A diet rich antioxidant-rich foods, especially from fruits and vegetables, can greatly reduce the risk of heart attack in women by inhibition of oxidative stress and inflammation, according to a new study in Stroke, the journal of the American heart Association.
This particular study was the first to focus on the effects of all dietary antioxidants and their connection to heart attacks. Total antioxidant capacity (TAC) calculates all antioxidants present in diet and the synergistic effects that take place between them, into one single value.
The study included women (31 035 cardiovascular disease (CVD)-free and 5680 with CVD history at baseline), between the ages of 49 and 83 over a 10 year period.
Diet was assessed with a food frequency questionnaire.
Researchers calculated an approximation of total antioxidant capacity from a database that measures the oxygen radical absorption capacity (ORAC) of the most common foods in the United States. Stroke cases were ascertained by linkage with the Swedish Hospital Discharge Registry.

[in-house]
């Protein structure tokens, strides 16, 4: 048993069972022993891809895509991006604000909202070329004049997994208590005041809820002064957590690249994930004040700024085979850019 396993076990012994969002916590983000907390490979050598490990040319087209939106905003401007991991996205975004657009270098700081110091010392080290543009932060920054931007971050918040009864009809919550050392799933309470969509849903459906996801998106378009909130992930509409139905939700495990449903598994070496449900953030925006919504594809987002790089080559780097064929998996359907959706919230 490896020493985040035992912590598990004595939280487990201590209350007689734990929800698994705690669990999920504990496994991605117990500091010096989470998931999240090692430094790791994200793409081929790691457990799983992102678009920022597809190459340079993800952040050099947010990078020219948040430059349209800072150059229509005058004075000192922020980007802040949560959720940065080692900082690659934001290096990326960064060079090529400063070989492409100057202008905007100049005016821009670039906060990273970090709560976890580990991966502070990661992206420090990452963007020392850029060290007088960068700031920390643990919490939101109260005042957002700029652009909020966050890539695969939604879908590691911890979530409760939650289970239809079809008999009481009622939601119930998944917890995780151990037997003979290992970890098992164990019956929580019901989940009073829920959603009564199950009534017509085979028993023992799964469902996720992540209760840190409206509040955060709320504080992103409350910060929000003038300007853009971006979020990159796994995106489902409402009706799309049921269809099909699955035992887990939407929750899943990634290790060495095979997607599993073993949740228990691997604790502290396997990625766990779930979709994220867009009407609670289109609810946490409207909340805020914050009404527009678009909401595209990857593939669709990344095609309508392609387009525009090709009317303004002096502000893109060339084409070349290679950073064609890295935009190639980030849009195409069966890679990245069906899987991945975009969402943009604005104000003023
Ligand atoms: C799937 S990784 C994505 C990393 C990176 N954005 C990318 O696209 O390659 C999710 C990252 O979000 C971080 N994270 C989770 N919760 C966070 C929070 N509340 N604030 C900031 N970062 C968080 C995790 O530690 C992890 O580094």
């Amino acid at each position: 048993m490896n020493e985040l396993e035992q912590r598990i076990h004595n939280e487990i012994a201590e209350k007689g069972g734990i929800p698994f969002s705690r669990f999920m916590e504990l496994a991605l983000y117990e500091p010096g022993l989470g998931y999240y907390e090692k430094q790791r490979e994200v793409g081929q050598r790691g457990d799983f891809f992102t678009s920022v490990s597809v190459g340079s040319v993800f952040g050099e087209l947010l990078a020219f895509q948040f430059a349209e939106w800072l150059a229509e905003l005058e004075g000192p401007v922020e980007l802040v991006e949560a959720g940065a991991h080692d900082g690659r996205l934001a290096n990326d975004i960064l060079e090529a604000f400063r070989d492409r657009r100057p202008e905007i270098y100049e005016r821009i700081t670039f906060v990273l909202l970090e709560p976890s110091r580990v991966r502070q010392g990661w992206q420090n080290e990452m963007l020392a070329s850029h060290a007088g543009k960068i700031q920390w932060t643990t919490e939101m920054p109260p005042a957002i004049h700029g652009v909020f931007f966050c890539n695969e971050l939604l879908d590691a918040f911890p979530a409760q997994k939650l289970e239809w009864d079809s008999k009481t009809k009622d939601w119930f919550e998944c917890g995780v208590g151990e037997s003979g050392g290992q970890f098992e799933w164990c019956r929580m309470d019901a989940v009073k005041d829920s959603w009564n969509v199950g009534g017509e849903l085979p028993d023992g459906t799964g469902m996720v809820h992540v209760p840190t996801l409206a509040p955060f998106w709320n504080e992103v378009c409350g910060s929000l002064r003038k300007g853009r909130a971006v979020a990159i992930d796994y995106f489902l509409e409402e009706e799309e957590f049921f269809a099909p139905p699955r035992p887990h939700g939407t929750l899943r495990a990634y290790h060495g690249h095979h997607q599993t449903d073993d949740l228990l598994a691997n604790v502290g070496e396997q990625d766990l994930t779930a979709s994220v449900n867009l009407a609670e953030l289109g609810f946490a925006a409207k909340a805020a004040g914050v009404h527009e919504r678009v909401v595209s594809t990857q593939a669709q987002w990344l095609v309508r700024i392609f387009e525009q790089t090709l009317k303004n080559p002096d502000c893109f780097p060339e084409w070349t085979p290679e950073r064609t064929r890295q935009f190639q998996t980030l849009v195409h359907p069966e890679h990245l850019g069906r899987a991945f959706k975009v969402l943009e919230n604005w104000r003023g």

Throughout the study, 1,114 women suffered a heart attack. Women with the highest total antioxidant rate had a 20 percent lower risk than the women who had the least total antioxidant rate. The group with the lowest risk – consumed three times as many fruits and vegetables, about 7 servings per day, compared with the others who had only 2-4 servings.
Lead investigator Alicja Wolk, DrMedSci, Division of Nutritional Epidemiology, Institute of Environmental Medicine, Karolinska Institute, Stockholm, Sweden, explains:
"In contrast to supplements of single antioxidants, the dietary total antioxidant capacity reflects all present antioxidants, including thousands of compounds, all of them in doses present in our usual diet, and even takes into account their synergistic effects."
Rautiainen S, Larsson S, Virtamo J, Wolk A. Total Antioxidant Capacity of Diet and Risk of Stroke: A Population-Based Prospective Cohort of Women. Stroke. 2012;43:00-00.
You can read the complete paper HERE.